Bush rats are small Australian animals. They have soft and dense fur which is grey-brown and red-brown with light grey-brown underparts. Tails of these animals are brown, grey or black and are always slightly shorter than the body. The feet can be white, pink, grey or brown and the hindfeet of Bush rats are often darker that the forefeet. Males in this species are larger than the females.

Read Pritish article to enhance your knowledge about Bush Rats.

Bush rat


Bush rats are found primarily in the coastal regions of southwestern Australia.

Range of Bush rat

They mainly occur in the lowlands but can also be found in parts of the Australian Alps and on some offshore islands, including Kangaroo Island. Bush rats inhabit coastal scrub and heath, subalpine woodland, eucalypt forest, and tropical moist forest.


The species varies greatly in coloration and size. The length of the head and body combined is from 100 to 205 millimetres (3.9 to 8.1 in), the tail is 100 to 195 mm (3.9 to 7.7 in); these measurements are approximately the same in the individuals. The ventral side of the pelage is a light grey or cream colour, which grades with the rufous flank and darker brown of the upper-side; the overall colour is a greyish or reddish brown. The length of the hind foot is 30 to 40 mm (1.2 to 1.6 in) and the ear 18 to 25 mm (0.71 to 0.98 in). The average weight, for a range of 50 to 225 grams (1.8 to 7.9 oz), is 125 g (4.4 oz). The number of teats is variable in the regional populations, the females bears one pair of pectoral teats and four at the inguinal region, except in the north of Queensland where the pectoral teats are absent.

Habits and Lifestyle

Bush rats are rarely seen because of their shy nature and nocturnal behaviour. They are not social animals and spend their life alone. Young rats leave their birthplace to find their own small territory for surviving the winter. During spring and summer time they usually travel great distances and males can cover up to a kilometre for one night. Bush rats are terrestrial and prefer areas with dense undergrowth.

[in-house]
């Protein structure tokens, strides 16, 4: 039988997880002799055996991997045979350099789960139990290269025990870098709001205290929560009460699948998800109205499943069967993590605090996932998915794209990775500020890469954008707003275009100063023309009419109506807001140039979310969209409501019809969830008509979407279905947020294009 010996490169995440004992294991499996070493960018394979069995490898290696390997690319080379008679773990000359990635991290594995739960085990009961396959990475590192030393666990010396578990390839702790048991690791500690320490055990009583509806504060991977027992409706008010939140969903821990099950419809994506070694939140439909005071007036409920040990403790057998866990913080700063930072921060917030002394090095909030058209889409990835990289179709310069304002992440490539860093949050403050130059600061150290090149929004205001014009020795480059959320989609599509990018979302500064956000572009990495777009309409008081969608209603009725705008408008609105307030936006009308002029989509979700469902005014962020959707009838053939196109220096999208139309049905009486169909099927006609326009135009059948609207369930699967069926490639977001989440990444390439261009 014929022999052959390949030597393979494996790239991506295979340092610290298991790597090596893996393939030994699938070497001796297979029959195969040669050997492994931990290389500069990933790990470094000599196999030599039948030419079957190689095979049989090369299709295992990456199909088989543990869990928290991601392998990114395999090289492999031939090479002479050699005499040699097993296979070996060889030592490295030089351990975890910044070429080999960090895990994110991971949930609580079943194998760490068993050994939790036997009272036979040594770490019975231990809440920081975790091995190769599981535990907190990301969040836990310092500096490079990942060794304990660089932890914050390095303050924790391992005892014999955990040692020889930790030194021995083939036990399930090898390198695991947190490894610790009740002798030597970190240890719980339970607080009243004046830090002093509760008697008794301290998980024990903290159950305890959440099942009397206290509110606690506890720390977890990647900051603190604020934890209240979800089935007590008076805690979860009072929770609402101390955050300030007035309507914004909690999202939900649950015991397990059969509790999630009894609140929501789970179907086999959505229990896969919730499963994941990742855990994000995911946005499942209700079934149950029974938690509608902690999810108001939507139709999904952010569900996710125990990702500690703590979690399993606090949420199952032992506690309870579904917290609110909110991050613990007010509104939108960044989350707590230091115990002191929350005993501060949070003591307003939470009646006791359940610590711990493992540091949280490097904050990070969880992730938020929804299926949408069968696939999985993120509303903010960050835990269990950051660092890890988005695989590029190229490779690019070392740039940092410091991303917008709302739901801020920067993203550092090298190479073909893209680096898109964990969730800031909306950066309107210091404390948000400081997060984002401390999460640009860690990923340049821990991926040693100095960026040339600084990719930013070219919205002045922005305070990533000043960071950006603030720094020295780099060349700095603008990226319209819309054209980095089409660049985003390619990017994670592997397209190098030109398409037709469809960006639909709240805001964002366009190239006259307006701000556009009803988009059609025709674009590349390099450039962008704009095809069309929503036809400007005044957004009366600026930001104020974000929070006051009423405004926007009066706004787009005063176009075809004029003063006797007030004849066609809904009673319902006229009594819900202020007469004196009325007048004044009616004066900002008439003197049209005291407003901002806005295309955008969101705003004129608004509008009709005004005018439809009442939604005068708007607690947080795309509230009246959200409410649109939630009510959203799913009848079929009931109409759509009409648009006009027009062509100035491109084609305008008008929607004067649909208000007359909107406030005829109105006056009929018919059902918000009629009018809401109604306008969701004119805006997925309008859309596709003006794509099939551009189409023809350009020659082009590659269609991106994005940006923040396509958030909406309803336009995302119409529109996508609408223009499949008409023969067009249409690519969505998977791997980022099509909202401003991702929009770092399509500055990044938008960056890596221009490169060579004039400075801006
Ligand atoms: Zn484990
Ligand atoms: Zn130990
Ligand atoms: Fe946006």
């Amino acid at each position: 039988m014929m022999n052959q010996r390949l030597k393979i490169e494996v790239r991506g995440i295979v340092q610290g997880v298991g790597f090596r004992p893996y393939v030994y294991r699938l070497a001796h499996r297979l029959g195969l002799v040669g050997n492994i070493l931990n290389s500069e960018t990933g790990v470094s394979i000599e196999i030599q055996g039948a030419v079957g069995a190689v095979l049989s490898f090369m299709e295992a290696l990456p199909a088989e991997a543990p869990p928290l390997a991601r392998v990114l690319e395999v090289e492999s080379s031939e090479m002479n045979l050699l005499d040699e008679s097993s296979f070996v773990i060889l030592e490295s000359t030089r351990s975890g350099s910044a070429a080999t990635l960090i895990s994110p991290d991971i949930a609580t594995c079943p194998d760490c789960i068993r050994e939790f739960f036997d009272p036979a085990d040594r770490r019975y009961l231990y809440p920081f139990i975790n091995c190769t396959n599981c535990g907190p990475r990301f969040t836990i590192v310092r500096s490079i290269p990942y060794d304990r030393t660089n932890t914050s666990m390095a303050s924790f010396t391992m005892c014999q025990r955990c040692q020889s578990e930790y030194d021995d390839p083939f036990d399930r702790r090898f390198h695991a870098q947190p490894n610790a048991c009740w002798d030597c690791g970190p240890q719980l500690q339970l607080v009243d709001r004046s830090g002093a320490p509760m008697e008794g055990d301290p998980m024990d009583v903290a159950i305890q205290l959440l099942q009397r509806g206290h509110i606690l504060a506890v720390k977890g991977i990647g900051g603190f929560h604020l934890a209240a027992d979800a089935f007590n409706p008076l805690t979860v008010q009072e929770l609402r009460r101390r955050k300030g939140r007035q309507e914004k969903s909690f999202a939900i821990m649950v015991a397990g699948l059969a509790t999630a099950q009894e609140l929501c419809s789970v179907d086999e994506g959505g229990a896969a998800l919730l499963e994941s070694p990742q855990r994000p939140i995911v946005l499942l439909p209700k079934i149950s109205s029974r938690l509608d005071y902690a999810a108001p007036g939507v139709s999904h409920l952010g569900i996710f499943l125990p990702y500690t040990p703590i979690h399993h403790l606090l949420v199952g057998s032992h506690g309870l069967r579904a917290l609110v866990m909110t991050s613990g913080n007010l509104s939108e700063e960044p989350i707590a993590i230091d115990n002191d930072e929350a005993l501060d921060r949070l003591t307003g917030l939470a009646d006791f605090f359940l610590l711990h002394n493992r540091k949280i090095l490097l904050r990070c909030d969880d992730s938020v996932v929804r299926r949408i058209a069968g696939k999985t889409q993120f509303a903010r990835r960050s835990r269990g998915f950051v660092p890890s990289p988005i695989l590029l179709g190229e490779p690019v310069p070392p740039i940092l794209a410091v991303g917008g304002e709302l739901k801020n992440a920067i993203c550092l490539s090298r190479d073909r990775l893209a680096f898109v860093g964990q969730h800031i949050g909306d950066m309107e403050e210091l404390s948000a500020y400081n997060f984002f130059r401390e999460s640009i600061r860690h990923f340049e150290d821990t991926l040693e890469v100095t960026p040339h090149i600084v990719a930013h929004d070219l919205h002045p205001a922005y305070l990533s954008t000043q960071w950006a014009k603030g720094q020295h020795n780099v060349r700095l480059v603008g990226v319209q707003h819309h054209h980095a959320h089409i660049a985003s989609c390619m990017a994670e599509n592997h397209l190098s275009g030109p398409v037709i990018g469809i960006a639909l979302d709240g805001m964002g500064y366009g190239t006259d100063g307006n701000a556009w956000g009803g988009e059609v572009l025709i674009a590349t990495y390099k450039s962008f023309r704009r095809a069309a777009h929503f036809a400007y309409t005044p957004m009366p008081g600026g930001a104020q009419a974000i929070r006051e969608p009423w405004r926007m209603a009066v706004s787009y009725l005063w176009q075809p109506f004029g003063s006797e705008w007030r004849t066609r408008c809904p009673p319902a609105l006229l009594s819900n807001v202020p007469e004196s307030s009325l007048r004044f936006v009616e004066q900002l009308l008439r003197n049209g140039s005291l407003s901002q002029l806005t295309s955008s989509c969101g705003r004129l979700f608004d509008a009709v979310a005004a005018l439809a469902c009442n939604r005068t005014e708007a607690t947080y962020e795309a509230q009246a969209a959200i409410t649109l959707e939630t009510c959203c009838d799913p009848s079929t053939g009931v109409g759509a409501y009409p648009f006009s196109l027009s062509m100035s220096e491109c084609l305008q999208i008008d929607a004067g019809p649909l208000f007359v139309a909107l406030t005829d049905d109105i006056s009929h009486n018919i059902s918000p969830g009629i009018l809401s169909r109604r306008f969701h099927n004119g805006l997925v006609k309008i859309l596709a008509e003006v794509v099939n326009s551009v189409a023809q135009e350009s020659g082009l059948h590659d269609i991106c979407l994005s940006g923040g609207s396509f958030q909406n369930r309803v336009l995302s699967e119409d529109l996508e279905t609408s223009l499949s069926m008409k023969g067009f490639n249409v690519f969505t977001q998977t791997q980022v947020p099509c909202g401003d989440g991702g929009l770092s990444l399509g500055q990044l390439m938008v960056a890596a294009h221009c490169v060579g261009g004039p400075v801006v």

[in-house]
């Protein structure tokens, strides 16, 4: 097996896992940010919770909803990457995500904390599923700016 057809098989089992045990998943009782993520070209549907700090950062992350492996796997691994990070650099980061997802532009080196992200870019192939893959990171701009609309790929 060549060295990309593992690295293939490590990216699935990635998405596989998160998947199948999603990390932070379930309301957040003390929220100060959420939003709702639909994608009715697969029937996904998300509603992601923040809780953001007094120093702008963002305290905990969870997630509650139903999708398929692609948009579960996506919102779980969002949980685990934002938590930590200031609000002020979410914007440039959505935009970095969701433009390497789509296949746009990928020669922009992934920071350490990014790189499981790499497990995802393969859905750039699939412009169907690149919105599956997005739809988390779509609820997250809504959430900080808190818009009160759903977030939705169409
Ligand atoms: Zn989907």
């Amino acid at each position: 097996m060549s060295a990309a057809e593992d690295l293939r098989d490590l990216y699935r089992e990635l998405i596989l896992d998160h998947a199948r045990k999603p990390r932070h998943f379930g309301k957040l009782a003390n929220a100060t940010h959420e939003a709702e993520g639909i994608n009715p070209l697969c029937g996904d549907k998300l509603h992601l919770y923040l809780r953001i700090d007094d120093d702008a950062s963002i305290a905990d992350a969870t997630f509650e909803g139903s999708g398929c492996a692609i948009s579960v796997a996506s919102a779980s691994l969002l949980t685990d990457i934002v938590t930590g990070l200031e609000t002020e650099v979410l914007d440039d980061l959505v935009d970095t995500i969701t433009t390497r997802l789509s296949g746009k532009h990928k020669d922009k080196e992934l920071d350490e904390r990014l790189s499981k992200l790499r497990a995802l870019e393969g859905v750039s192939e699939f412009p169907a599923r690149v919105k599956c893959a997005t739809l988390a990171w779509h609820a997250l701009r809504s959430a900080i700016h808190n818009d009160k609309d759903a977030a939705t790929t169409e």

They construct a burrow that leads down into the nest chamber and is lined with grass and other vegetation. Bush rats tend to avoid areas impacted by humans. When threatened they defend themselves with boxing, threat-posture, clash or approach. In order to communicate with one another Bush rats produce sounds, use touch, odor, and visual identification.

Diet and Nutrition

Bush rat – eating habits

Bush rats are omnivorouse creatures. In the summer they consume primarily fruit, arthropods, and seeds, but in the winter their main source of food is from a particular cyperaceous species. When in the forest Bush rats consume primarily fungi and various fibrous plant material. They have been even observed feeding on nectar without damaging the blossoms.

Mating Habits

Little is known about the mating system in Bush rats. They begin breeding around November. The majority of individuals do not live to a second breeding cycle due to their short life span. Females can have several litters giving birth to 4-5 young per litter.

Bush rat – baby

The gestation period varies between 22 and 24 days. Females nurse their young in a burrow for 20-25 days after which pups become independent. They become reproductively mature at around 4 months of age.


The bush rat is strictly nocturnal and is active year-round. Adults seem to be nomadic, but will rarely leave the forest floor. The species is primarily herbivorous, consuming fungi and plant tissue, but includes arthropods in their diet. It is also the host to more parasites than any other Australian rodent. They exhibit stereotypically normal behaviour when approaching an intruder; boxing, threat-posture, clash, approach. The bush rat is prey to some local predators, including dingoes, foxes, birds of prey and reptiles.

Bush rats tend to avoid areas impacted by humans, and populations tend to decline when anthropogenic influences in a region increase.


Population threats

Some of the biggest threats to the Bush rat include Red foxes and feral cats, both introduced species.

Bush rat – relationship with human

Evidence suggests that the incidence of fire can increase predation of Bush rats due to the removal of undergrowth in which they are usually able to hide

Population number

The IUCN Red List and other sources do not provide the Bush rat total population size, but this animal is common and widespread throughout its known range. Currently, this species is classified as Least Concern (LC) on the IUCN Red List and its numbers today are stable.